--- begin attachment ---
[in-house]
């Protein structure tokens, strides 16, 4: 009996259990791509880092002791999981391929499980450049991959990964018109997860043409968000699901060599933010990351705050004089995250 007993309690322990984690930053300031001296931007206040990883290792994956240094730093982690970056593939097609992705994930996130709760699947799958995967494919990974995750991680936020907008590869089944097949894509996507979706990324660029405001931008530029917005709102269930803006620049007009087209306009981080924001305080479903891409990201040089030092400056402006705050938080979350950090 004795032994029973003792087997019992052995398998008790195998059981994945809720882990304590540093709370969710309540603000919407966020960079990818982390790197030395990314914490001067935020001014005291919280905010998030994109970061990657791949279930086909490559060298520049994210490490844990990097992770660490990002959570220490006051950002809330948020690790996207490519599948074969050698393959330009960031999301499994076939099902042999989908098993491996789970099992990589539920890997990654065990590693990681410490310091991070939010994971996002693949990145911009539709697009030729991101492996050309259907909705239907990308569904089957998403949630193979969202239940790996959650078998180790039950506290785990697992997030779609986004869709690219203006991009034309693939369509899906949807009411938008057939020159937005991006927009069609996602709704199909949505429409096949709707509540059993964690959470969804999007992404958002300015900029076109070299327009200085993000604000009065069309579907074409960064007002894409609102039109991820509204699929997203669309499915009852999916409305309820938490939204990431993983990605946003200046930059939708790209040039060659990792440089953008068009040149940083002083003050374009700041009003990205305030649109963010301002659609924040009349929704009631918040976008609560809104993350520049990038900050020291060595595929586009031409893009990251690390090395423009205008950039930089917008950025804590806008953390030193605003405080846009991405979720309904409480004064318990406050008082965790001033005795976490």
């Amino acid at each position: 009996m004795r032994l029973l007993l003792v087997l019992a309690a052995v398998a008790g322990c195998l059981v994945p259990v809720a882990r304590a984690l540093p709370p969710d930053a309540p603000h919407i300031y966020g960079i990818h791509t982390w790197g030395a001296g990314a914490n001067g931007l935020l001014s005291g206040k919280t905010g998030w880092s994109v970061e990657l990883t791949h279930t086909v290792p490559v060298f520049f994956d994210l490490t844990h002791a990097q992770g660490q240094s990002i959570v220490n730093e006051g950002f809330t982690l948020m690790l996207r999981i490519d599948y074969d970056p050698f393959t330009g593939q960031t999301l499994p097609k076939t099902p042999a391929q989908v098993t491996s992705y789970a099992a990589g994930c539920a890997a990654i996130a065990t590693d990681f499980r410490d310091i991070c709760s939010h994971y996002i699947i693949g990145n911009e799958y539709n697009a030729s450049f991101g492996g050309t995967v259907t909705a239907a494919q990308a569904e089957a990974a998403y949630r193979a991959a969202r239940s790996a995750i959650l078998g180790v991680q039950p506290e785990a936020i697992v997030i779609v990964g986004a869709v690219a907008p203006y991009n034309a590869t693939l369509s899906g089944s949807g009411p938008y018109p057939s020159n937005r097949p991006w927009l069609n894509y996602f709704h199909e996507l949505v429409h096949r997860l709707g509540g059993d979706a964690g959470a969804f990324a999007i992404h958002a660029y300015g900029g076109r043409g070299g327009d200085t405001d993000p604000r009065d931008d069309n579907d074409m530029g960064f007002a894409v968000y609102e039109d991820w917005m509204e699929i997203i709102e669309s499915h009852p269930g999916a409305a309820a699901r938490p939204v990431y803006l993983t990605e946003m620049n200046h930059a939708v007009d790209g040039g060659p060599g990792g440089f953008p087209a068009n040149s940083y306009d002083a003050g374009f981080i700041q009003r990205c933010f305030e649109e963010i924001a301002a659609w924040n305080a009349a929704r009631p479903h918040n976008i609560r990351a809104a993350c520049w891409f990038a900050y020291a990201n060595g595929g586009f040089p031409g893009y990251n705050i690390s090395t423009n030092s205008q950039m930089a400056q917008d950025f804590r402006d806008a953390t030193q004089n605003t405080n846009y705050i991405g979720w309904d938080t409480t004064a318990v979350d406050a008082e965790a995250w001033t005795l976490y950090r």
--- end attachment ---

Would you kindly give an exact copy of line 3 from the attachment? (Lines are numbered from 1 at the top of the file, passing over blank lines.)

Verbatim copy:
């Amino acid at each position: 009996m004795r032994l029973l007993l003792v087997l019992a309690a052995v398998a008790g322990c195998l059981v994945p259990v809720a882990r304590a984690l540093p709370p969710d930053a309540p603000h919407i300031y966020g960079i990818h791509t982390w790197g030395a001296g990314a914490n001067g931007l935020l001014s005291g206040k919280t905010g998030w880092s994109v970061e990657l990883t791949h279930t086909v290792p490559v060298f520049f994956d994210l490490t844990h002791a990097q992770g660490q240094s990002i959570v220490n730093e006051g950002f809330t982690l948020m690790l996207r999981i490519d599948y074969d970056p050698f393959t330009g593939q960031t999301l499994p097609k076939t099902p042999a391929q989908v098993t491996s992705y789970a099992a990589g994930c539920a890997a990654i996130a065990t590693d990681f499980r410490d310091i991070c709760s939010h994971y996002i699947i693949g990145n911009e799958y539709n697009a030729s450049f991101g492996g050309t995967v259907t909705a239907a494919q990308a569904e089957a990974a998403y949630r193979a991959a969202r239940s790996a995750i959650l078998g180790v991680q039950p506290e785990a936020i697992v997030i779609v990964g986004a869709v690219a907008p203006y991009n034309a590869t693939l369509s899906g089944s949807g009411p938008y018109p057939s020159n937005r097949p991006w927009l069609n894509y996602f709704h199909e996507l949505v429409h096949r997860l709707g509540g059993d979706a964690g959470a969804f990324a999007i992404h958002a660029y300015g900029g076109r043409g070299g327009d200085t405001d993000p604000r009065d931008d069309n579907d074409m530029g960064f007002a894409v968000y609102e039109d991820w917005m509204e699929i997203i709102e669309s499915h009852p269930g999916a409305a309820a699901r938490p939204v990431y803006l993983t990605e946003m620049n200046h930059a939708v007009d790209g040039g060659p060599g990792g440089f953008p087209a068009n040149s940083y306009d002083a003050g374009f981080i700041q009003r990205c933010f305030e649109e963010i924001a301002a659609w924040n305080a009349a929704r009631p479903h918040n976008i609560r990351a809104a993350c520049w891409f990038a900050y020291a990201n060595g595929g586009f040089p031409g893009y990251n705050i690390s090395t423009n030092s205008q950039m930089a400056q917008d950025f804590r402006d806008a953390t030193q004089n605003t405080n846009y705050i991405g979720w309904d938080t409480t004064a318990v979350d406050a008082e965790a995250w001033t005795l976490y950090r």